MERLOT Journal of Online Learning and Teaching

Vol. 3, No. 3, September 2007


Face-to-face or Cyberspace: Analysis of Course Delivery in a
Graduate Educational Research Course


Robert S. Legutko
DeSales University

Center Valley




Student attitudes and outcomes in a graduate educational research course in both direct instruction and online delivery methods were compared over four semesters. A -test for independent samples determined that there were no significant differences in 11 out of 13 questionnaire response means for items measuring student attitudes, and an analysis of student outcomes yielded a significant difference in just one out of six assessments. Also, online delivery group means were higher for items measuring instructor’s overall teaching effectiveness, overall quality of the course, organization of the course, and understanding of concepts and principles in the field. It may then be concluded that online courses in graduate research can be developed for instruction, conducted similarly, and yield similar results as direct instruction.


Keywords: distance learning/education, online learning/education, graduate research, asynchronous learning/education



Distance learning in higher education is not a new phenomenon. It has been studied from many different perspectives, such as instructor or student willingness to participate in distance education, evaluation of platforms for distance education delivery, virtual interaction of teacher and student, and student retention in web-based learning.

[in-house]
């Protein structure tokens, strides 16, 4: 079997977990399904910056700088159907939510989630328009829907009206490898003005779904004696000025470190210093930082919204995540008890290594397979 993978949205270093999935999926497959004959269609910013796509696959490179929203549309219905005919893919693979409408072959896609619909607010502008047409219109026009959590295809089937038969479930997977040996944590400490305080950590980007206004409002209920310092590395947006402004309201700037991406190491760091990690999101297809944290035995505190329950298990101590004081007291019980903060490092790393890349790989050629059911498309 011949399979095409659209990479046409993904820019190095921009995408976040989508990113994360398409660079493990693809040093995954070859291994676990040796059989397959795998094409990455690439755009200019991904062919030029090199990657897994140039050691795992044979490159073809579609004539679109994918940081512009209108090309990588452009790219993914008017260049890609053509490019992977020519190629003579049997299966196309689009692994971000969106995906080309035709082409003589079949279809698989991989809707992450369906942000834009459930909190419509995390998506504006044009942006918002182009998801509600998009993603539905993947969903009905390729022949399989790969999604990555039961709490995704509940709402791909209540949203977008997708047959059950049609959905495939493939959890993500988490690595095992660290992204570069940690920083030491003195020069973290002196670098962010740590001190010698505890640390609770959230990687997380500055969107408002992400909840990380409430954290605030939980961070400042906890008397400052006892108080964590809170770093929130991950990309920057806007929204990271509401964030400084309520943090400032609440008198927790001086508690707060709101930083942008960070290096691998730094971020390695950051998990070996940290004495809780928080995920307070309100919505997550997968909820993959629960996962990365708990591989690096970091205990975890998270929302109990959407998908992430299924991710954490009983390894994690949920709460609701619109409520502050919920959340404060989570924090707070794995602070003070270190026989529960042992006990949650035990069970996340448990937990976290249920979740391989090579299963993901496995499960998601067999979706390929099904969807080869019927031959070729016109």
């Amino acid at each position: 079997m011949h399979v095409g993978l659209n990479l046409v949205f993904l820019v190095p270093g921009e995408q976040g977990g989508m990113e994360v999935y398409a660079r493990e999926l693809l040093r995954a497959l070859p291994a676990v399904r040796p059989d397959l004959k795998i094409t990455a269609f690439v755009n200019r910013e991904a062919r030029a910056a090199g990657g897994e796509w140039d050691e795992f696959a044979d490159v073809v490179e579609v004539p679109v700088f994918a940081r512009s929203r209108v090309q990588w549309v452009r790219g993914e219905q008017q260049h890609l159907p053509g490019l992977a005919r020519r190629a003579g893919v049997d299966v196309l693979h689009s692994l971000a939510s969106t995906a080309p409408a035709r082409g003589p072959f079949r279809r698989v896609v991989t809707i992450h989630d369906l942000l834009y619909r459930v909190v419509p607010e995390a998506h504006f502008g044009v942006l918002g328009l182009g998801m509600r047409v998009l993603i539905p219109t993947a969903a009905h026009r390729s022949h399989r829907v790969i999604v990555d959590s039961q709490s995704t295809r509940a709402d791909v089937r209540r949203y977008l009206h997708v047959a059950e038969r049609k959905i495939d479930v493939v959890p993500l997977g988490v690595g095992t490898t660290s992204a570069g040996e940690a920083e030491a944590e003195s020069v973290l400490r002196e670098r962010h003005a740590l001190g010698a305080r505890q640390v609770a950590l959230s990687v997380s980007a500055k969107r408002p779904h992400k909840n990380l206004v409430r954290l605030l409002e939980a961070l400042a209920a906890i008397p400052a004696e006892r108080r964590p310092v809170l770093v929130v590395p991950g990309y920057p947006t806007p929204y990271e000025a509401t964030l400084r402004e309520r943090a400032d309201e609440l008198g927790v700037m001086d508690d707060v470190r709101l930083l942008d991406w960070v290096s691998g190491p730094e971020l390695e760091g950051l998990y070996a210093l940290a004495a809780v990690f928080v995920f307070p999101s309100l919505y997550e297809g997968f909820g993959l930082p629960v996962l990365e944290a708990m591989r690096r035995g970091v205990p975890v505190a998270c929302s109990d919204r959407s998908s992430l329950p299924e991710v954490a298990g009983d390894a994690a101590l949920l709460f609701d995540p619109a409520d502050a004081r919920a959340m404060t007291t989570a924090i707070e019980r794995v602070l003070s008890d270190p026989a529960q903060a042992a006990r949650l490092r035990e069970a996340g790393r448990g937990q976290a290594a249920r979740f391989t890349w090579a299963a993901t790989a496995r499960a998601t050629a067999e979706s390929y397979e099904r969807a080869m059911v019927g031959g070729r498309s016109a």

Many instructor hours are devoted to creating an "online presence" in distance education, a psychological perception for students that the instructor is omnipresent and responding to them in an online class. Without this psychological perception, students quickly become insecure and tend to drop the class (Smith, Ferguson, & Caris, 2001). Since most web-based courses rely primarily on asynchronous communication in delivering course information to students, instructors and students do not interact simultaneously. Instead, messages are posted on a forum, web page, or are sent as e-mail, and a reply is provided at some unspecified later time. Any follow-up questions are dealt with through additional postings or messages with requisite delays. Overall, this process limits the amount and depth of interactions regarding course materials and procedures (Wang & Newlin, 2001).